What you need to know!
Such an interesting deep dive into the Castro and Mission neighborhoods, for which we had an incredibly sunny warm summer day. Our guide was extremely knowledgeable, having grown up in the area, and pointed out not only historical places, but beautiful murals, homes and fun nooks and crannies (like hidden stairways to streets) that we never would have seen on our own. We definitely came away with much more of an appreciation for Castro and the Mission (love Dolores Park!) and will seek out other neighborhoods on our next trip!
I had the most amazing time, as a solo traveller doing a small group tour is perfect. My tour guide was very knowledgeable and friendly. He gave us lots of fun facts along the way and the whole experience was very interesting. Bring your walking shoes we started at 10 am and finished at 6 pm, I highly recommend you do this tour. We went to places tourist didn’t go.
My Boyfriend and I booked an all Day SF tour with Christofer and had an amazing time! He knew a ton of history which we loved and we were able to see a ton. We loved it as it had been our first time visiting. Would highly recommend to anyone wanting to be shown around the city.
Did a wonderful tour with these guys while I was in San Francisco on business. I’d also done a tour with the sister company in Los Angeles several years ago. Kevin, who was the guide, was great and it was so nice to be outside. We learnt tons about SF. Definitely recommended!
Our guide Damien was so very knowledgeable about the area and history of SF. We experienced different methods of transport (avoiding those big hills!) and areas we would not otherwise have known about.
Damien was the best! Friendly & very informative. He took into consideration our interests & made it very enjoyable. Great exercise- best way to see SF. Liked Haight Ashbury the most.
We had a two day layover in San Francisco, so we wanted to make the most of our time there. It’s always been somewhere we wanted to visit and on this tour we got to all the places we most dreamed of going – downtown, Nob hill, Castro, Haight Ashbury, painted ladies, Lombard St, North beach and Chinatown. It was only a small group and the guide was amazing. It wasn’t tiring at all and we had a great time jumping from trains to buses to cable cars. AWESOME DAY!!!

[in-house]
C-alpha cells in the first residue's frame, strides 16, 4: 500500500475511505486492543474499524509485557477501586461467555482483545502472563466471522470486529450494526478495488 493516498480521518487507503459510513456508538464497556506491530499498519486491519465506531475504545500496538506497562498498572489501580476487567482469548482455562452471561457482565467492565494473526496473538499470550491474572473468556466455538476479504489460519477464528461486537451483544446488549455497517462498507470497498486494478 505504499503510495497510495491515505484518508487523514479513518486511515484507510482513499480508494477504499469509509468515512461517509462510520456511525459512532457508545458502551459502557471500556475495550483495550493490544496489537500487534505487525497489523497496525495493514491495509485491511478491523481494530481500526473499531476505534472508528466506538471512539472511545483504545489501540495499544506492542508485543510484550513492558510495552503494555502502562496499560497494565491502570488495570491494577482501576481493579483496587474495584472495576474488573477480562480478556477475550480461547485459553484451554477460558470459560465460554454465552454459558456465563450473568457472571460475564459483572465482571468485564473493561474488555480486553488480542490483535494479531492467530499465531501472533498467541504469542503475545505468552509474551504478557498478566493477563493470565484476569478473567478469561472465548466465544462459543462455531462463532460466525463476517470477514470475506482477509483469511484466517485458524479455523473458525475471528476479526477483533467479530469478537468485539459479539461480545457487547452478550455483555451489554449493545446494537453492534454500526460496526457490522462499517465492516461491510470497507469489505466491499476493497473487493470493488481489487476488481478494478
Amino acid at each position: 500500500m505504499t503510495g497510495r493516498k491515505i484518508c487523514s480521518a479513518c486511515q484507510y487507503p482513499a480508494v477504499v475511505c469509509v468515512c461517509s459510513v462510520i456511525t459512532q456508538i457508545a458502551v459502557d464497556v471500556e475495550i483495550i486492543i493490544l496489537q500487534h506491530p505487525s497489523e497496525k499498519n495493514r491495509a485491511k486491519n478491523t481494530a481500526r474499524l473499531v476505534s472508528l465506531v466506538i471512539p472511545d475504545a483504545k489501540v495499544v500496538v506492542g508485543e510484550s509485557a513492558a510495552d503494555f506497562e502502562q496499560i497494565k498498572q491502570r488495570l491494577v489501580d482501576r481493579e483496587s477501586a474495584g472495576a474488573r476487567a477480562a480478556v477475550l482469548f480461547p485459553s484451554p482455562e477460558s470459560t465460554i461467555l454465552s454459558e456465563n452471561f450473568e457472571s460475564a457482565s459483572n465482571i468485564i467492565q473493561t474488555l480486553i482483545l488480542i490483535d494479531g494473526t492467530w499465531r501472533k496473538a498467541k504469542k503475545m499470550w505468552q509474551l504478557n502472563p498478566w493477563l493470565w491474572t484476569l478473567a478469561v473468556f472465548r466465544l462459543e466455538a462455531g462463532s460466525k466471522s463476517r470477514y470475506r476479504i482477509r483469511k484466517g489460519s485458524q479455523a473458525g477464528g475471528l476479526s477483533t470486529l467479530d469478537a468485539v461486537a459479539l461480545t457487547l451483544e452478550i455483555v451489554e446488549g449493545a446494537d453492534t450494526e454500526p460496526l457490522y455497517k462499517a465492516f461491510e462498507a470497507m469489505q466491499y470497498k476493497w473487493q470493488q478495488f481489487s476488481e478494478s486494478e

15 Things to Do in San Francisco
Guests ask us all the time for our recommendations of the best things to do in San Francisco (other than our tours of course), so here’s our list of must-do attractions. We also produce a list of the 10 Best Things to Do in SF every month on our blog here – The San Francisco Scoop – with information on all kinds of events, such as screenings, festivals, exhibitions and concerts, that are taking place in and around the city that month. Be sure to check that when you’re in San Francisco, or shortly before you arrive, for ideas on activities to make the most of your stay.
1. ALCATRAZ ISLAND (TOP PHOTO)
This has to be at, or near, the top of your list of things to do in San Francisco - and why not? It's almost certainly one of the top three things that pops into your mind when you think of San Francisco - the Golden Gate Bridge, Alcatraz and cable-cars (we'll cover them all here :-). Alcatraz Island gets its name from the Pelicans that used to live on the Island ("alcatraz" in old Spanish, now it's "pelicanos") and was, for many years, one of the highest security prisons in the U.S. You can spend a whole day here, exploring the island and its facilities. It's a must-do.